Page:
The automated static website generators (e.g., Octopress, Hexo, and Hugo) have made website building and maintaining way more relaxed than before. The workflow has been simplified to: write and save markdown – preview on the localhost 1313 – generate the ~/public (HTML) file – push to a remote server (GitHub) – backup source code.
If one considers all technicalities, there are still many questions worth discussing to make this process more efficient, such as (1) which is the best way to host HTML files and source code files (2), which is the better way to automate the procedure.
I used to use Hexo where three things need to be tracked separately: source code and ~/public file (both updated for every article), forked/cloned theme (updated according to theme author), and Hexo generator. I have to use git submodules to track everything. Soon, the hustle and page generation speed make me convert to Hugo. Hugo requires only a binary file to generate a website, with which the update cannot be more straightforward: you download a new .exe file and replace the old one. The updated theme can be manually merged as long as the site config.toml file is well preserved.
Let’s go back to the first issue. The Hugo official manual has given two way to publish ~/public file: (1) using Master branch of user.github.io to host /doc (instead of public) folder, which is the easiest one to me; (2) using gh-pages and the advantage of this method is that allows you to have another branch hosting source code in the same repo. I fail to generate /doc file somehow, but it gives me a chance to try Wercker, which surprisingly allows me to achieve the first method with the same advantages as the second method. Long story short, now I am using the Master branch of user.github.io to host ~/public file and dev branch to host source file.
My answer to the second issue is using Wercker. It will automatically go to your source code repo and build the ~/public folder and deploy the website. So the process mentioned at the beginning of this article becomes even easier: write and save an article in markdown – push the full source code to the remote repo. This means you do NOT need to generate and deploy in the local terminal anymore. Wercker does the work every time it detects a new push on the designated repo on the remote server. The script wercker.yml (generated and pushed by you) will tell Wercker precisely how and where to build and deploy. There are also other popular continuous integration tools such as Travis CI, Jenkins, which has advantages at different aspects such as free usage, commercial stability, running speed and etc. I choose to use wercker based on my needs.
The Hugo instruction https://gohugo.io/hosting-and-deployment/deployment-with-wercker/ is very detailed and well written, and you should be quite clear before the ‘Configure Access’ section. The Wercker has changed quite a bit in the generating wercker.yml part. You do NOT HAVE to search and choose boxes or steps to build and deploy. The default script contains the box information, and it can be modified unless you don’t like it. The build and deploy part are generated separately in the workflow section (press CTRL and + to see the bigger picture)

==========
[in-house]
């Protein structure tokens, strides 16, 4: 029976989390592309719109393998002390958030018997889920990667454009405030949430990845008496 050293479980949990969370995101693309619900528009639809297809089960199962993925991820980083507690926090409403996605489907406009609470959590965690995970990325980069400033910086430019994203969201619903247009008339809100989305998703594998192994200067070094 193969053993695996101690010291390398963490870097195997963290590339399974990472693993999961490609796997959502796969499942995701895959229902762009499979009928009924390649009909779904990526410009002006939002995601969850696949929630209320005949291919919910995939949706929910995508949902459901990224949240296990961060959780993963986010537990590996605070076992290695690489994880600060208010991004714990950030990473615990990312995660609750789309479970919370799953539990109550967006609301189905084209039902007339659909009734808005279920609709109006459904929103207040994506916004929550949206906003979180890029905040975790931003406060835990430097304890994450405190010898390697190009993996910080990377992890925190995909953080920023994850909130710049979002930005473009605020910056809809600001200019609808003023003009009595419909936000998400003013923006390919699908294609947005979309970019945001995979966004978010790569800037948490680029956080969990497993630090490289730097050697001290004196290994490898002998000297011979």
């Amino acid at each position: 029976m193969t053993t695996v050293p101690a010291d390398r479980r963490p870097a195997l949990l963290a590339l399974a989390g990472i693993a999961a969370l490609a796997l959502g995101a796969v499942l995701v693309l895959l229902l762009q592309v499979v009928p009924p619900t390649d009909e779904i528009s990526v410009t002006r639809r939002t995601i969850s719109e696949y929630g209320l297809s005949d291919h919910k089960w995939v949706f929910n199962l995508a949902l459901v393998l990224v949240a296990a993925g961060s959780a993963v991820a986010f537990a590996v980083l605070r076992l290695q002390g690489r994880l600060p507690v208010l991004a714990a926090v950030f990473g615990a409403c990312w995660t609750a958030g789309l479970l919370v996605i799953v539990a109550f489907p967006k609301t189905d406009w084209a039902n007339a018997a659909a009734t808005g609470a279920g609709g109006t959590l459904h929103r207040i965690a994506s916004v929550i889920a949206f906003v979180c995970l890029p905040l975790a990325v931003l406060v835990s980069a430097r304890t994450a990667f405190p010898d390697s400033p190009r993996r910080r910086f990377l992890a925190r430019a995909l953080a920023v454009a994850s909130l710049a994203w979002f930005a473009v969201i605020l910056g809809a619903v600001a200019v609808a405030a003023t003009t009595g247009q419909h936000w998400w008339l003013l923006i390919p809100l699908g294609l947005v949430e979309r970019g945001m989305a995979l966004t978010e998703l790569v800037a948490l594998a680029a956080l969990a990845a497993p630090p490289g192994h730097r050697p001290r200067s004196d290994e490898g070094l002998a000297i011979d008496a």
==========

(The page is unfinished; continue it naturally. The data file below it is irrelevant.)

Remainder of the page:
Here is my wercker.yml:
# This references a standard debian container from the # Docker Hub https://registry.hub.docker.com/_/debian/ # Read more about containers on our dev center # https://devcenter.wercker.com/overview-and-core-concepts/containers/ box: debian # You can also use services such as databases. Read more on our dev center: # https://devcenter.wercker.com/administration/services/ # services: # - postgres # https://devcenter.wercker.com/administration/services/examples/postgresql/ # - mongo # https://devcenter.wercker.com/administration/services/examples/mongodb/ # This is the build pipeline. Pipelines are the core of wercker # Read more about pipelines on our dev center # https://devcenter.wercker.com/development/pipelines/ build: steps: # Steps make up the actions in your pipeline # Read more about steps on our dev center: # https://devcenter.wercker.com/development/steps/ - email@example.com: # your hugo theme name theme: hugo-theme-cleanwhite flags: --buildDrafts=false deploy: steps: - install-packages: packages: git ssh-client - firstname.lastname@example.org: token: $GIT_TOKEN domain: sheishe.xyz repo: QiKatherine/QiKatherine.github.io branch: master basedir: public
Notice the name ‘build’ and ‘deploy’ in the workflow above need to be the same with the name in steps in the wercker.yml file.
You can also add a local deploy.sh to make source code push easier too:
#!/bin/bash cd ~/Hugo/myblog/ # Add changes to git. git add . # Commit changes. msg="rebuilding site `date`" if [ $# -eq 1 ] then msg="$1" fi git commit -m "$msg" # Push source and build repos. git push origin -u dev
Happy hacking! :)
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